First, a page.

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If so, what do you peeps make of this comment about the polyhonic bass: "The lowest four notes all take EEEE (most hearers are unable to detect true pitch below this note)"? I'm damned sure my hearing isn't that bad.

 

This is certainly the way that they originated in the Compton 'cube bass'. I don't know if any other builder has created one which speaks down to the true CCCC, but if they have I suspect that most people wouldn't be able to tell the difference, although I'll happily acknowledge, Vox, that you may well be able to.

 

Neither extremity of my hearing is particularly good these days, although it's probably better at the bottom end than the top. My extreme upper frequencies have been rather dulled by years of tuning high pressure theatre organ reeds!

 

Incidentally, I was rather surprised to find anyone building a Polyphone-type pipe as recently as this one. I assumed that this particular piece of John Compton/Jimmy Taylor ingenuity was a purely historical artifact.

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Incidentally, I was rather surprised to find anyone building a Polyphone-type pipe as recently as this one. I assumed that this particular piece of John Compton/Jimmy Taylor ingenuity was a purely historical artifact.

 

I think Kenneth Jones made one for an organ in Australia not so long ago.

 

AJJ

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I suspect that most people wouldn't be able to tell the difference, although I'll happily acknowledge, Vox, that you may well be able to.
I reckon I'd be able to tell down to DDDD; below that I'm not so sure. And I think that the harmonic component of the sound must affect perception too, so that it would be harder to tell with a flat flute tone than with a reed.
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I played quite a good quinted one the other day - St Stephen's Bournemouth, Hill rb Rushworth, Percy Whitlock's old gaff - that worked really well with the Open Wood.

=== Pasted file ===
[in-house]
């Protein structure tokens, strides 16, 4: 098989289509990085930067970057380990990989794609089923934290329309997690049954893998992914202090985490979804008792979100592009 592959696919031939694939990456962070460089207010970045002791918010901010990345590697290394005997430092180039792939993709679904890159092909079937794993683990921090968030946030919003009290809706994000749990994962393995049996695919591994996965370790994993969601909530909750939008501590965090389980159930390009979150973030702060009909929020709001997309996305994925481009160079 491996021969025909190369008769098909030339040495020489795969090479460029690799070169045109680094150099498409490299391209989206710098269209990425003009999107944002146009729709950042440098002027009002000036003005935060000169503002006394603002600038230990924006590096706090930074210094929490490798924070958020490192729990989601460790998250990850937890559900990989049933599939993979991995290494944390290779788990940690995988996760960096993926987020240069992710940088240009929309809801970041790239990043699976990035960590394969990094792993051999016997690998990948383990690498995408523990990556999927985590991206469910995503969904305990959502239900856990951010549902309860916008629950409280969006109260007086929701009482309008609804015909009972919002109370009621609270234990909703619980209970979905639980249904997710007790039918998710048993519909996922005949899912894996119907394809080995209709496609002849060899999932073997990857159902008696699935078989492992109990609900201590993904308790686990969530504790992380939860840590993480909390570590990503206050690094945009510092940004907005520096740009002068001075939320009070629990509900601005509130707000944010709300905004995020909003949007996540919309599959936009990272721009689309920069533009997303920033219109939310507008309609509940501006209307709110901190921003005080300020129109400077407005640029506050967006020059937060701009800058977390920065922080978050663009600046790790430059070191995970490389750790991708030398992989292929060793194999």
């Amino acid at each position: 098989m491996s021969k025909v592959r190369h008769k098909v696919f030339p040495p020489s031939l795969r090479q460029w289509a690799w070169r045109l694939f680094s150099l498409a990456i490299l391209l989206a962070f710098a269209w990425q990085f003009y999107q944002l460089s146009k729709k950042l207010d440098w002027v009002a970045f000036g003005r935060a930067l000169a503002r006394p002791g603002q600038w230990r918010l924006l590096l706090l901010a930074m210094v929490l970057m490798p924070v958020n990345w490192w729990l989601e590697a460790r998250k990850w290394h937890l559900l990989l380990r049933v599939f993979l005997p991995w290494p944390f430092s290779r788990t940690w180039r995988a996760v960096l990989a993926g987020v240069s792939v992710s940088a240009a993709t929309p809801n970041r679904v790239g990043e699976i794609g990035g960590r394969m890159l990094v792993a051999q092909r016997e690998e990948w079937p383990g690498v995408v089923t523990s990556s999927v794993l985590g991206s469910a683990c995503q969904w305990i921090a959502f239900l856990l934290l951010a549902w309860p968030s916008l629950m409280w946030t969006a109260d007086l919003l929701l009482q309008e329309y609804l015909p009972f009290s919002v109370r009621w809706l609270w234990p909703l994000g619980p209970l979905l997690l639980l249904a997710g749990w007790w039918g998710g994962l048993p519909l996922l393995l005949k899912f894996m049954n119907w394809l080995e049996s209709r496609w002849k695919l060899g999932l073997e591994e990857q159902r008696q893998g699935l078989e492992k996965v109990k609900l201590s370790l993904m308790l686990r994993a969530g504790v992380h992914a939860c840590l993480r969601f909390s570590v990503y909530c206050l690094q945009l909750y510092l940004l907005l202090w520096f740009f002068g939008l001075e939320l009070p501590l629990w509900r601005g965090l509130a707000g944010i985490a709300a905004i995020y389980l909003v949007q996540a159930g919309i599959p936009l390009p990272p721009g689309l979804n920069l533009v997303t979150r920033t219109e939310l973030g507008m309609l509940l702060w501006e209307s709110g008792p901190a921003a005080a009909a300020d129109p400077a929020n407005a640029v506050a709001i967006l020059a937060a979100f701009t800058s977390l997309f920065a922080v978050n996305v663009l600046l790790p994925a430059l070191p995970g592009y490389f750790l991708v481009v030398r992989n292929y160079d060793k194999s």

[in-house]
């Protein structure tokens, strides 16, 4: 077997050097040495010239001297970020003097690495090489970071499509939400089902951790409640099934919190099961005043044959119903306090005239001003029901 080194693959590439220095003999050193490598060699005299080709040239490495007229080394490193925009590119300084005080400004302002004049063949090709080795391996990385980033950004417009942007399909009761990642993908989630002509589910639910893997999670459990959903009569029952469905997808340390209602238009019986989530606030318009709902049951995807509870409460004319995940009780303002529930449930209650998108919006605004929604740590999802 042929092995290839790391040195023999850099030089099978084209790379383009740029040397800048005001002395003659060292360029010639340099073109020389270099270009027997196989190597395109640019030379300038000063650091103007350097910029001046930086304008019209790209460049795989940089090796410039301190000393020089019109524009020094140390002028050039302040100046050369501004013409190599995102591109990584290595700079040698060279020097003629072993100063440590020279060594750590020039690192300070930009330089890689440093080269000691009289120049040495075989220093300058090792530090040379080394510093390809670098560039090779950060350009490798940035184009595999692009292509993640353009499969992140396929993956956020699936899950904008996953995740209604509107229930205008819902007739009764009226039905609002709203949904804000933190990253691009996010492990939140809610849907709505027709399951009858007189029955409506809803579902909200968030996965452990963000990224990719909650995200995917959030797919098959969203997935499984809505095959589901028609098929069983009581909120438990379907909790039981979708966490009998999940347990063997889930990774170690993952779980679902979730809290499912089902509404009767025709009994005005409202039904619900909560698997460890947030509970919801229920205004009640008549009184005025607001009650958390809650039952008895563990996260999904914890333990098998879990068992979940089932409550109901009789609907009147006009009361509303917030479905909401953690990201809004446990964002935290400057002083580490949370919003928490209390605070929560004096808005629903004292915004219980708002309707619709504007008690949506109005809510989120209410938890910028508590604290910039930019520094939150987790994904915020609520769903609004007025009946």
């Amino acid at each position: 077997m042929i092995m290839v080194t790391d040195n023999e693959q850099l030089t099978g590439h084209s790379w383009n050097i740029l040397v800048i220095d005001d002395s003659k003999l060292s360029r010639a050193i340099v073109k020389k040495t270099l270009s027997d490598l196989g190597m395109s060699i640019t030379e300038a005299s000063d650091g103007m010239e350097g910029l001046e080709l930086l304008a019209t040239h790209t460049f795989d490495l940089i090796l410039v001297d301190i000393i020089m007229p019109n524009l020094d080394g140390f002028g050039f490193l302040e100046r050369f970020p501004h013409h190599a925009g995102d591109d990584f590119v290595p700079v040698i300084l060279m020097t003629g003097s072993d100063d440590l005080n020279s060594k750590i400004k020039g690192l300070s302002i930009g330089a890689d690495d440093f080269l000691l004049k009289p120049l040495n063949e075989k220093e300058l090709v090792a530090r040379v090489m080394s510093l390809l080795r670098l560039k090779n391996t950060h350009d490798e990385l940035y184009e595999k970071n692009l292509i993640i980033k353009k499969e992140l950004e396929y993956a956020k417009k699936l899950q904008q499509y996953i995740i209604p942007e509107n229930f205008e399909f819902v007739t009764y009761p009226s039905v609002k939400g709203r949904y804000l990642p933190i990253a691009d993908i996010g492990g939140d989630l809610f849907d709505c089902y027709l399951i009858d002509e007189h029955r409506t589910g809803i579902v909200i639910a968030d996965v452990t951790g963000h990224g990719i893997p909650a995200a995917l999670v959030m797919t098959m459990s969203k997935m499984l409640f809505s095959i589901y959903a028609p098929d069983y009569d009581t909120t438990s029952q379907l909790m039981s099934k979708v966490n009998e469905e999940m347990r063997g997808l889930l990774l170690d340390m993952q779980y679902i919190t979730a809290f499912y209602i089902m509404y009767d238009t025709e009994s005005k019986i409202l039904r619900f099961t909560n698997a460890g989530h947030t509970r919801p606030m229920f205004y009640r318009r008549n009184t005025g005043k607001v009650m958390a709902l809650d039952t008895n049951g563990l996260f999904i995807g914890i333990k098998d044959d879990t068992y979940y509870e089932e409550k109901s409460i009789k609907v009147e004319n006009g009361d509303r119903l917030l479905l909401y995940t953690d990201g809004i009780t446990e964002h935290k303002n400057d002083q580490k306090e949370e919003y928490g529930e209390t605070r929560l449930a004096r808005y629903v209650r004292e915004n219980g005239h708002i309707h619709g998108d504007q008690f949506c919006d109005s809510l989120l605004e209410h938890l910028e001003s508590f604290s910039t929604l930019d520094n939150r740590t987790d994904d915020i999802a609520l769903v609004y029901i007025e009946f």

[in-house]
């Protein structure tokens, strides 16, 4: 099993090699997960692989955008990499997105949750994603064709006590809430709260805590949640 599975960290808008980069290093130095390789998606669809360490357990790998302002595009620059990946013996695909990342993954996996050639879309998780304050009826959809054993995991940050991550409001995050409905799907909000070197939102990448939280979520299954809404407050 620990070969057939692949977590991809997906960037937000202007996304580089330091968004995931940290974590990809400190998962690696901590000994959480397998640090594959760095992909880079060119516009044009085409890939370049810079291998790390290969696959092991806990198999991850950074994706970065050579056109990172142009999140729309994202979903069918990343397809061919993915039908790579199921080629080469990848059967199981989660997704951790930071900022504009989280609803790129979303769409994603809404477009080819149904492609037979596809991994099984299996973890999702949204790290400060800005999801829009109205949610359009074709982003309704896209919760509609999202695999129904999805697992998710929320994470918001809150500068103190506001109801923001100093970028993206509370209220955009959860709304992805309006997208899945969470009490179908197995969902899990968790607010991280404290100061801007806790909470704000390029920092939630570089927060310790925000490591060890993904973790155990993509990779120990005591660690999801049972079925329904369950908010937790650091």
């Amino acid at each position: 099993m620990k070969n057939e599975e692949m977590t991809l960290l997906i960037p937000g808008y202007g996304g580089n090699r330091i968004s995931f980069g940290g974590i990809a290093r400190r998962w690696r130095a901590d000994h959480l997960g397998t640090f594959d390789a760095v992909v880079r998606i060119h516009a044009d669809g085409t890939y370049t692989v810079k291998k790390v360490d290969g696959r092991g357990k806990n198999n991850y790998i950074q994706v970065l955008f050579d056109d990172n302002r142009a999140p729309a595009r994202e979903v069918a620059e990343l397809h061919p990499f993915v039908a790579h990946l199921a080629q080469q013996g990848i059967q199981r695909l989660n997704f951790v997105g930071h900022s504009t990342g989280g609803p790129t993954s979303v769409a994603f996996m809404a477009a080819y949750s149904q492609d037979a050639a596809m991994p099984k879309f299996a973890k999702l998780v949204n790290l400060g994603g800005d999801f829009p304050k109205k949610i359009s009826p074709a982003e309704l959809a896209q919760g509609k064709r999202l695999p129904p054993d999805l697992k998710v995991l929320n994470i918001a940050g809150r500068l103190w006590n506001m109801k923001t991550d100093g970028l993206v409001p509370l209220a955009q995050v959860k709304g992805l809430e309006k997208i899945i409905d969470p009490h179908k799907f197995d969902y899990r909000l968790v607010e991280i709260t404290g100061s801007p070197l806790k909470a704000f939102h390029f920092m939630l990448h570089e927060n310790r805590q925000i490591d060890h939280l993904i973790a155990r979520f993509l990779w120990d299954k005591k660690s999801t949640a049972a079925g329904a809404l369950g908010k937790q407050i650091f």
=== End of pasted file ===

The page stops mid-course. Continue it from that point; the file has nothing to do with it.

This is a matter of opinion and personal taste, David. The regular honorary assistant hates it. When I have played this instrument, I avoid it (along with the Pedal Open Wood, the GO Open Diapason I and the Choir Tuba....)

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This is certainly the way that they originated in the Compton 'cube bass'. I don't know if any other builder has created one which speaks down to the true CCCC, but if they have I suspect that most people wouldn't be able to tell the difference, although I'll happily acknowledge, Vox, that you may well be able to.

 

Neither extremity of my hearing is particularly good these days, although it's probably better at the bottom end than the top. My extreme upper frequencies have been rather dulled by years of tuning high pressure theatre organ reeds!

 

Incidentally, I was rather surprised to find anyone building a Polyphone-type pipe as recently as this one. I assumed that this particular piece of John Compton/Jimmy Taylor ingenuity was a purely historical artifact.

 

 

=================================

 

 

Wasn't a Compton "cube bass" different from a "polyphone?"

 

I may be getting two of the same mixed up, but I seem to recall two different types of Compton devices.

 

Polyphones are made in the US, but I can't readily think of examples.

 

MM

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This is a matter of opinion and personal taste, David. The regular honorary assistant hates it. When I have played this instrument, I avoid it (along with the Pedal Open Wood, the GO Open Diapason I and the Choir Tuba....)